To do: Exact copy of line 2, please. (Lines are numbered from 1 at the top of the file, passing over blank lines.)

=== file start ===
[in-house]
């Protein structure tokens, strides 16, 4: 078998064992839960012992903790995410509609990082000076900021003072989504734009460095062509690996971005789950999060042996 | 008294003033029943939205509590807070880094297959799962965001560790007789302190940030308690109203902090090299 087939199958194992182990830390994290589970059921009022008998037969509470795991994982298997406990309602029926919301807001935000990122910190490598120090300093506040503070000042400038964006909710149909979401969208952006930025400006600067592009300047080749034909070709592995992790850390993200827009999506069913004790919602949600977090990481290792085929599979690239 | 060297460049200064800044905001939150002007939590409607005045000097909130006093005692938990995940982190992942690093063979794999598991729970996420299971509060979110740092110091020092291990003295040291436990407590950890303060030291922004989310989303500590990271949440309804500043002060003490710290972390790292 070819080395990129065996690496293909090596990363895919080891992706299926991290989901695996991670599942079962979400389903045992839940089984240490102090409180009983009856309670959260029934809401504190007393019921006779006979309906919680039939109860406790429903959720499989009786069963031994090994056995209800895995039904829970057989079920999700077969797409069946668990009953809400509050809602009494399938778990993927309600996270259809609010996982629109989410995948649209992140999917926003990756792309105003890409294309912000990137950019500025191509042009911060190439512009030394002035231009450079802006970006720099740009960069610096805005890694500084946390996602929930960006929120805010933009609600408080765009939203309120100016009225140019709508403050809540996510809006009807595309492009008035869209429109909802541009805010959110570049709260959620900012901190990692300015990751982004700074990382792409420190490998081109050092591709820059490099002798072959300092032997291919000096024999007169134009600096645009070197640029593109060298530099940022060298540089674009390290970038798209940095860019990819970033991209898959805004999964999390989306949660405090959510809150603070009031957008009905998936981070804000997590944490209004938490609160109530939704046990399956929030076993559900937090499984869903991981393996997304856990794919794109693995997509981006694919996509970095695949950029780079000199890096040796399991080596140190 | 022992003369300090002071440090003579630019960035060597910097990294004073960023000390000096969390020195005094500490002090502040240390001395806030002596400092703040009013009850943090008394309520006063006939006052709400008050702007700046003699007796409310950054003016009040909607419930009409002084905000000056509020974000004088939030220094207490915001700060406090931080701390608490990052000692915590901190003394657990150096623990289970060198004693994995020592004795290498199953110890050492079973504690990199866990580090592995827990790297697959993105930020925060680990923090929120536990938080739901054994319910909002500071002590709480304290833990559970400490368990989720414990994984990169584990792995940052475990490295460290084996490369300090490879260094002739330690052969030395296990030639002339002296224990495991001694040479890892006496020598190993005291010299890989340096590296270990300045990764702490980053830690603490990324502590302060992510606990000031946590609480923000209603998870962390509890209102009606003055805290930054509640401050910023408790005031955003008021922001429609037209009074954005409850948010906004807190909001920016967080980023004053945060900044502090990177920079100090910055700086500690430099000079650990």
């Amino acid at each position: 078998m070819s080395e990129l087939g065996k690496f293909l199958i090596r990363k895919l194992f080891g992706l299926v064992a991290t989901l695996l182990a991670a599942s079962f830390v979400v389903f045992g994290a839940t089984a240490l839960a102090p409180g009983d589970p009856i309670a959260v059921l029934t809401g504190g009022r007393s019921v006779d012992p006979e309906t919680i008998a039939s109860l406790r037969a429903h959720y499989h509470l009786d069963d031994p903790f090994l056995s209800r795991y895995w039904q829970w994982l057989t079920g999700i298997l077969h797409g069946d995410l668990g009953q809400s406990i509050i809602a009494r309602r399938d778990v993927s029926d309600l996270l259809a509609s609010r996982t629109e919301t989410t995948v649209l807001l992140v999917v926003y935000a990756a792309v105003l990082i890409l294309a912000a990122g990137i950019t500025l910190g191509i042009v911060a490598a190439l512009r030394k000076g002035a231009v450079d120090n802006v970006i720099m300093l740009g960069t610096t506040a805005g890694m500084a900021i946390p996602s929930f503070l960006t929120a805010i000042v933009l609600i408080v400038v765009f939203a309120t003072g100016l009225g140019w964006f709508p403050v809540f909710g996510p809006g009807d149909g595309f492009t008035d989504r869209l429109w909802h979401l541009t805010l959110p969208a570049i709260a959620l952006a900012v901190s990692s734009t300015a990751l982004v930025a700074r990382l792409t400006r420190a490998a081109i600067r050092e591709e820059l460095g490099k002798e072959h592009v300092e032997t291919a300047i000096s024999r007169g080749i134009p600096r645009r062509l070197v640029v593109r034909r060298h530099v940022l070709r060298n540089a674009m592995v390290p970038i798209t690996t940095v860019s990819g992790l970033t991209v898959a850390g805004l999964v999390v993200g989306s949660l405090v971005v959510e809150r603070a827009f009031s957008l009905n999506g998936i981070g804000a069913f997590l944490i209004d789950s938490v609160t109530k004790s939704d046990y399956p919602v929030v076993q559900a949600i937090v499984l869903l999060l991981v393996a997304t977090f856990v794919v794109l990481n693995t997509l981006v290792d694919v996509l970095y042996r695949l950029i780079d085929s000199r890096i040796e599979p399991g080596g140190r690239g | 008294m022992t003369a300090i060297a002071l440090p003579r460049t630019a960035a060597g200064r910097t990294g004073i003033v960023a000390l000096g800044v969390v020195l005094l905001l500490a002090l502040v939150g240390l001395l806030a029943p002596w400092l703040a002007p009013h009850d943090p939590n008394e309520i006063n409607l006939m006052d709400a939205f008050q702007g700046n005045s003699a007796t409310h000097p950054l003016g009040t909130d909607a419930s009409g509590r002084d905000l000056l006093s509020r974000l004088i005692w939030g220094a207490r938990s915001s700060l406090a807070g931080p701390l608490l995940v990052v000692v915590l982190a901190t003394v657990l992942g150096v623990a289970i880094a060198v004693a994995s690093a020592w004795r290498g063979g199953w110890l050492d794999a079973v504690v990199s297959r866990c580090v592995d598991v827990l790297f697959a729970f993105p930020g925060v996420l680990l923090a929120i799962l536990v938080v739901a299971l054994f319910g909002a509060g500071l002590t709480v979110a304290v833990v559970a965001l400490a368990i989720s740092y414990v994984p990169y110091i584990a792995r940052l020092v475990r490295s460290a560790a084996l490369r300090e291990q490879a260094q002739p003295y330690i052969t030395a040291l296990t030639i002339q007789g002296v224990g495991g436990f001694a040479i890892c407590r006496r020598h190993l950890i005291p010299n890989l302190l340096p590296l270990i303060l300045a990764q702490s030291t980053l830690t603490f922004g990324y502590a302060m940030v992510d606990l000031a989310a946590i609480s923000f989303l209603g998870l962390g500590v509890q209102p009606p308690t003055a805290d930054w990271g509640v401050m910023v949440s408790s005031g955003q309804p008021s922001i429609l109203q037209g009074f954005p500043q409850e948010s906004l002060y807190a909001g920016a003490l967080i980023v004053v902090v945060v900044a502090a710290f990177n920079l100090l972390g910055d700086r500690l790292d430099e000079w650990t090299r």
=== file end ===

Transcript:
């Protein structure tokens, strides 16, 4: 078998064992839960012992903790995410509609990082000076900021003072989504734009460095062509690996971005789950999060042996 | 008294003033029943939205509590807070880094297959799962965001560790007789302190940030308690109203902090090299 087939199958194992182990830390994290589970059921009022008998037969509470795991994982298997406990309602029926919301807001935000990122910190490598120090300093506040503070000042400038964006909710149909979401969208952006930025400006600067592009300047080749034909070709592995992790850390993200827009999506069913004790919602949600977090990481290792085929599979690239 | 060297460049200064800044905001939150002007939590409607005045000097909130006093005692938990995940982190992942690093063979794999598991729970996420299971509060979110740092110091020092291990003295040291436990407590950890303060030291922004989310989303500590990271949440309804500043002060003490710290972390790292 070819080395990129065996690496293909090596990363895919080891992706299926991290989901695996991670599942079962979400389903045992839940089984240490102090409180009983009856309670959260029934809401504190007393019921006779006979309906919680039939109860406790429903959720499989009786069963031994090994056995209800895995039904829970057989079920999700077969797409069946668990009953809400509050809602009494399938778990993927309600996270259809609010996982629109989410995948649209992140999917926003990756792309105003890409294309912000990137950019500025191509042009911060190439512009030394002035231009450079802006970006720099740009960069610096805005890694500084946390996602929930960006929120805010933009609600408080765009939203309120100016009225140019709508403050809540996510809006009807595309492009008035869209429109909802541009805010959110570049709260959620900012901190990692300015990751982004700074990382792409420190490998081109050092591709820059490099002798072959300092032997291919000096024999007169134009600096645009070197640029593109060298530099940022060298540089674009390290970038798209940095860019990819970033991209898959805004999964999390989306949660405090959510809150603070009031957008009905998936981070804000997590944490209004938490609160109530939704046990399956929030076993559900937090499984869903991981393996997304856990794919794109693995997509981006694919996509970095695949950029780079000199890096040796399991080596140190 | 022992003369300090002071440090003579630019960035060597910097990294004073960023000390000096969390020195005094500490002090502040240390001395806030002596400092703040009013009850943090008394309520006063006939006052709400008050702007700046003699007796409310950054003016009040909607419930009409002084905000000056509020974000004088939030220094207490915001700060406090931080701390608490990052000692915590901190003394657990150096623990289970060198004693994995020592004795290498199953110890050492079973504690990199866990580090592995827990790297697959993105930020925060680990923090929120536990938080739901054994319910909002500071002590709480304290833990559970400490368990989720414990994984990169584990792995940052475990490295460290084996490369300090490879260094002739330690052969030395296990030639002339002296224990495991001694040479890892006496020598190993005291010299890989340096590296270990300045990764702490980053830690603490990324502590302060992510606990000031946590609480923000209603998870962390509890209102009606003055805290930054509640401050910023408790005031955003008021922001429609037209009074954005409850948010906004807190909001920016967080980023004053945060900044502090990177920079100090910055700086500690430099000079650990």